“Facebook has made Instagram and WhatsApp successful as part of our family of apps. Instagram and WhatsApp have been able to grow and operate their services using Facebook’s bespoke, lower-cost infrastructure and tackle spam and harmful content with Facebook’s integrity teams and technology”,

“We have developed new products for Instagram and WhatsApp, and we have learned from those companies to bring new ideas to Facebook. The end result is better services that provide more value to people and advertisers, which is a core goal of Facebook’s acquisition strategy,”

– Mark Zuckerberg.

Arguments By Amazon

Unlike its counterparts, Bezos agreed that Amazon should face scrutiny.

“We should scrutinize all large institutions, whether they’re companies, government agencies, or non-profits. Our responsibility is to make sure we pass such scrutiny with flying colours,”

Jeff Bezos in his prepared remarks.

“However, Amazon accounts for less than 1% of the $25 trillion global retail market and less than 4% of retail in the U.S. Unlike industries that are winner-take-all, there’s room in retail for many winners,”

– bezos argued

For example, more than 80 retailers in the U.S. alone earn over $1 billion in annual revenue. Bezos argued that Amazon competes against large, established players like Target, Costco, Kroger, and, of course, Walmart – a company more than twice Amazon’s size. Notably, Walmart’s online sales grew 74 per cent in the first quarter.

Arguments By Google

Alphabet and Google CEO Pichai, in his prepared testimony, stated that the company’s services like Search offer major benefits for consumers and small businesses.

“We know Google’s continued success is not guaranteed. Google operates in highly competitive and dynamic global markets; in which prices are free or falling, and products are constantly improving. Today’s competitive landscape looks nothing like it did 5 years ago, let alone 21 years ago, when Google launched its first product, Google Search,”

– Sundar Pichai

Pichai added that Google builds platforms that support the innovation of others, referring to the Android operating system.

“Using Android – a product I worked on for many years – thousands of device makers and mobile operators build and sell devices without any licensing fees to us or any requirement to integrate our products. This greatly reduces device prices, and today billions of consumers around the globe are now able to afford cutting-edge smartphones, some for less than $50,”

Pichai emphasized.

Read all four statements in full here.

Did the Antitrust Investigation left out Twitter and Microsoft?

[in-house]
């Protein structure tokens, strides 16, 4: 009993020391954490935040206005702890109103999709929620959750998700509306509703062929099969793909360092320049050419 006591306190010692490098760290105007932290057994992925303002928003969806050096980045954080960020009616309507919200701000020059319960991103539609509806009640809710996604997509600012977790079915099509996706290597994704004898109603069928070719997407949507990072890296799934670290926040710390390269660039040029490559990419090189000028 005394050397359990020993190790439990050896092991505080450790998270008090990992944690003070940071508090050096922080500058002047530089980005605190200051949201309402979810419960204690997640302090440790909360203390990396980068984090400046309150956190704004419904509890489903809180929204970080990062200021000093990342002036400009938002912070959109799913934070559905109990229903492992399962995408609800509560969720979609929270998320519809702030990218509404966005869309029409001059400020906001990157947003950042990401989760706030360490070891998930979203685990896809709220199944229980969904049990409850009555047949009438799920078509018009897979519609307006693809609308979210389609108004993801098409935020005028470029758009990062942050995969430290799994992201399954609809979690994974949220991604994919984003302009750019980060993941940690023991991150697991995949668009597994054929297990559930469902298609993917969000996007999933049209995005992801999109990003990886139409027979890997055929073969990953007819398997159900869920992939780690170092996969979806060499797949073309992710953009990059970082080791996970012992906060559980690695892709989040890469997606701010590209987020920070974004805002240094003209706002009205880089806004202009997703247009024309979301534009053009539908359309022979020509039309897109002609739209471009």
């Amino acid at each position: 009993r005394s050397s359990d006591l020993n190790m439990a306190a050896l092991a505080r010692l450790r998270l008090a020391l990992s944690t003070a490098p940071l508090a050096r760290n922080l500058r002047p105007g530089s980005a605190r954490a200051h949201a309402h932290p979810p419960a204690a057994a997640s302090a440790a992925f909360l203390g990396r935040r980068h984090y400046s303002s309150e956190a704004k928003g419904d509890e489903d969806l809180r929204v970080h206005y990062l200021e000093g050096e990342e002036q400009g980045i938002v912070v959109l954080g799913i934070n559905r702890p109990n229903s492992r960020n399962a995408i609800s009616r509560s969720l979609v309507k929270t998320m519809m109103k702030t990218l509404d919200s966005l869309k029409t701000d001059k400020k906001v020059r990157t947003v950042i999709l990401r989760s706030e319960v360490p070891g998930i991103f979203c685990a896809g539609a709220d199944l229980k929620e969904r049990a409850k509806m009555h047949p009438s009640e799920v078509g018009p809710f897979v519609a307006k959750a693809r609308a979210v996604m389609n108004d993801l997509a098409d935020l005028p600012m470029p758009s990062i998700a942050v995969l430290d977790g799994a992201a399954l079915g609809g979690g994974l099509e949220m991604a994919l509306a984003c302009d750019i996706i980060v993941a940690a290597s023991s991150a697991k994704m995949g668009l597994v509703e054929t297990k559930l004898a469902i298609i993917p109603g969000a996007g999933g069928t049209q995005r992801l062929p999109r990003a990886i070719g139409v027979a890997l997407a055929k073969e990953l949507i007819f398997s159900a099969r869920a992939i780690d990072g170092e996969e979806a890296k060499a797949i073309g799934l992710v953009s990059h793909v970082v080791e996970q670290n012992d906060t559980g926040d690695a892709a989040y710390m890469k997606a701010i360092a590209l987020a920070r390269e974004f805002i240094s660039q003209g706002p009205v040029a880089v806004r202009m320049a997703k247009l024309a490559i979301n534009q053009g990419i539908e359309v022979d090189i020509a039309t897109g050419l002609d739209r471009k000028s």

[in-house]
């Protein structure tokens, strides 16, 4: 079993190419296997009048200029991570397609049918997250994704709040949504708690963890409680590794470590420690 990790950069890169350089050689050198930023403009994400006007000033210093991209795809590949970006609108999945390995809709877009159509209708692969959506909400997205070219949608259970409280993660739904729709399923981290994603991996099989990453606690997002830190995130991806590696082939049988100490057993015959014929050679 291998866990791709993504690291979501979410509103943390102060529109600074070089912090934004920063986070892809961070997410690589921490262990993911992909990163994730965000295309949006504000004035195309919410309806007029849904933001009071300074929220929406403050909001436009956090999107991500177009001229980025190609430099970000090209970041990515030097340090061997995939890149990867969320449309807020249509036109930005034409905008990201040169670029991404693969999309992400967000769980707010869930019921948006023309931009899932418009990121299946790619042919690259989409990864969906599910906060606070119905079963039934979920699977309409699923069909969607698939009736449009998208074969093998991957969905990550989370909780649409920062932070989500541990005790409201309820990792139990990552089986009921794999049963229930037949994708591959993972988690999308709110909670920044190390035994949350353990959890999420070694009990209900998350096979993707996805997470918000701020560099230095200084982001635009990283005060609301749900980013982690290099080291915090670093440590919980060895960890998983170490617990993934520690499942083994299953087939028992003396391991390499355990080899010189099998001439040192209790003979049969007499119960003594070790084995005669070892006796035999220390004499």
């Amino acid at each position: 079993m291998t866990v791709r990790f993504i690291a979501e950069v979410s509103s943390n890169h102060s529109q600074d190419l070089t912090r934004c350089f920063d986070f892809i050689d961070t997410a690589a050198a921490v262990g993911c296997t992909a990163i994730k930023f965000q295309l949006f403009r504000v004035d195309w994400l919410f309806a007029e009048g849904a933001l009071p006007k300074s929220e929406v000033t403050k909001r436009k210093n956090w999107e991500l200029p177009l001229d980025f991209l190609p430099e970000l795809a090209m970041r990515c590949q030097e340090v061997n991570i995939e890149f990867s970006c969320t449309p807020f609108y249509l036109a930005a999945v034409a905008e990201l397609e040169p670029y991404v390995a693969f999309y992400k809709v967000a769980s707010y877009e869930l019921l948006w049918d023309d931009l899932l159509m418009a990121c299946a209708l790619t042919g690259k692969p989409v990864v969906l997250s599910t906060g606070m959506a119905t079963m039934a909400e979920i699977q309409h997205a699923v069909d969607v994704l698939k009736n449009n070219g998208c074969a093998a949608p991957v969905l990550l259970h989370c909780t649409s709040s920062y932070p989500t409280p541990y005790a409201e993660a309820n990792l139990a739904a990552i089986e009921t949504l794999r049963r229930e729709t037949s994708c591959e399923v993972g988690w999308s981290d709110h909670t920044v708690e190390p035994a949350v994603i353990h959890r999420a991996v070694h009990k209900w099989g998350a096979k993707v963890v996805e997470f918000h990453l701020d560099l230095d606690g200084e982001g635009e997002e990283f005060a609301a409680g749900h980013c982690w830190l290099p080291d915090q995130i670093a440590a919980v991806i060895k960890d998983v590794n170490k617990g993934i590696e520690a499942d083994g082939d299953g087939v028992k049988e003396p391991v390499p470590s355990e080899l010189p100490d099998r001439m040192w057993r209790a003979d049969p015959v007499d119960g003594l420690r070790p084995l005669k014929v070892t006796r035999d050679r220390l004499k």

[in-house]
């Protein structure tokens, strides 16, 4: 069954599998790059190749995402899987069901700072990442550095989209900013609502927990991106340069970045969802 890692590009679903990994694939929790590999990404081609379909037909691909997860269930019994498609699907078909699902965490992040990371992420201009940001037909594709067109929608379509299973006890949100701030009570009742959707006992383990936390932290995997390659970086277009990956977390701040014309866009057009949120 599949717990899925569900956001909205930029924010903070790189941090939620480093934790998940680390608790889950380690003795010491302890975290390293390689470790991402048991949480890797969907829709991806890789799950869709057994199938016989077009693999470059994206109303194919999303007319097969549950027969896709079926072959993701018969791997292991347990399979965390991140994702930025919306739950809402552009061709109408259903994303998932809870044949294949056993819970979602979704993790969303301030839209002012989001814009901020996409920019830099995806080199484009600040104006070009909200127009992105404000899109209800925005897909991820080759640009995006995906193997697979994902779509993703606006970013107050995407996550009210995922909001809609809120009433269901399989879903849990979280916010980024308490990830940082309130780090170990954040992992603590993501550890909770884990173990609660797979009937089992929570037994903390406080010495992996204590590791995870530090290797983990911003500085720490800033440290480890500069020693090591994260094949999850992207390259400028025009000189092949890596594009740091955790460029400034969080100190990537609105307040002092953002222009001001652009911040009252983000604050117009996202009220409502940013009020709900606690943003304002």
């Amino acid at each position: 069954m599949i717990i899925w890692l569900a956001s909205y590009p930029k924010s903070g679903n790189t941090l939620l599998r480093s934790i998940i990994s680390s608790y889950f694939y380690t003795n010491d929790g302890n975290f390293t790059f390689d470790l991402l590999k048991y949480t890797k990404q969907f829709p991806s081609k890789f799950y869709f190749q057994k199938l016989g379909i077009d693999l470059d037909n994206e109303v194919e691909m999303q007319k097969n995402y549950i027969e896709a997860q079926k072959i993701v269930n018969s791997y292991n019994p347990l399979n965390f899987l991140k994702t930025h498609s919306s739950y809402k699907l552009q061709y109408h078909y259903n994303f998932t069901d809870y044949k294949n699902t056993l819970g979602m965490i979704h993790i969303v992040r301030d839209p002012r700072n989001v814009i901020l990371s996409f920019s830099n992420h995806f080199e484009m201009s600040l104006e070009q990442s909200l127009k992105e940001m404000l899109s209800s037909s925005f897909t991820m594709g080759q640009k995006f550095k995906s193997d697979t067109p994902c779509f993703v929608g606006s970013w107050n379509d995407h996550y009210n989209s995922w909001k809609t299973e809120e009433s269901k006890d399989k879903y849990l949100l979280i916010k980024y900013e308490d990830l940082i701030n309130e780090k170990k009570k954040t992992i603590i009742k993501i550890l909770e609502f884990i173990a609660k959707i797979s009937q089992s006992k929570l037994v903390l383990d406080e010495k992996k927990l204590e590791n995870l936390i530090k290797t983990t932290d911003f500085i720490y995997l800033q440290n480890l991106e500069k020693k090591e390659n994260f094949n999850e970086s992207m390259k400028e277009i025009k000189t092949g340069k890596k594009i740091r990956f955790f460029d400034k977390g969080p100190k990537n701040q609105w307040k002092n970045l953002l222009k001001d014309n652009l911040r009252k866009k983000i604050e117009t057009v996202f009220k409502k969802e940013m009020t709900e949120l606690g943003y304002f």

Last week, House Republicans led by Jim Jordan called on Twitter to appear at tech’s big antitrust hearing. He claimed that the day would be “incomplete” without an appearance from Jack Dorsey. Notably, Twitter CEO, Dorsey has made appearances before Congress before, but the Congress rightfully ignored the latest request.

While often likened to the status of rival companies like Facebook and YouTube, Twitter is a comparatively small company with a huge impact on society. However, it is not suspected of market-shaping practices that could throw competitors out. For instance, Twitter’s market capitalization is $29 billion; while Facebook’s market capitalization is $667 billion.

Whereas, compared to Twitter, Microsoft is massive and a more natural fit for the hearing, the company has a much more storied history of government scrutiny. Antitrust Subcommittee Chairman David Cicilline himself said that regulatory enforcement against Microsoft two decades ago “made space for an enormous amount of additional innovation and competition.”

The hearing was originally scheduled for Monday. However, the congressional hearing was postponed in the wake of the death of civil rights icon and Democratic Congressman John Lewis.

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Ishan Harlalkahttp://lexinsider.com
I am a 2nd year law aspirant pursuing BA LLB. I am deeply interested in learning and am always looking forward to gain knowledge about new subjects. In my leisure time, I try to read books of various genres and by different authors. I believe that common people consider Law as a boring and difficult subject. I try to write about law in such a way that it is easy to understand and after reading the article, one should be able to explain and discuss it with others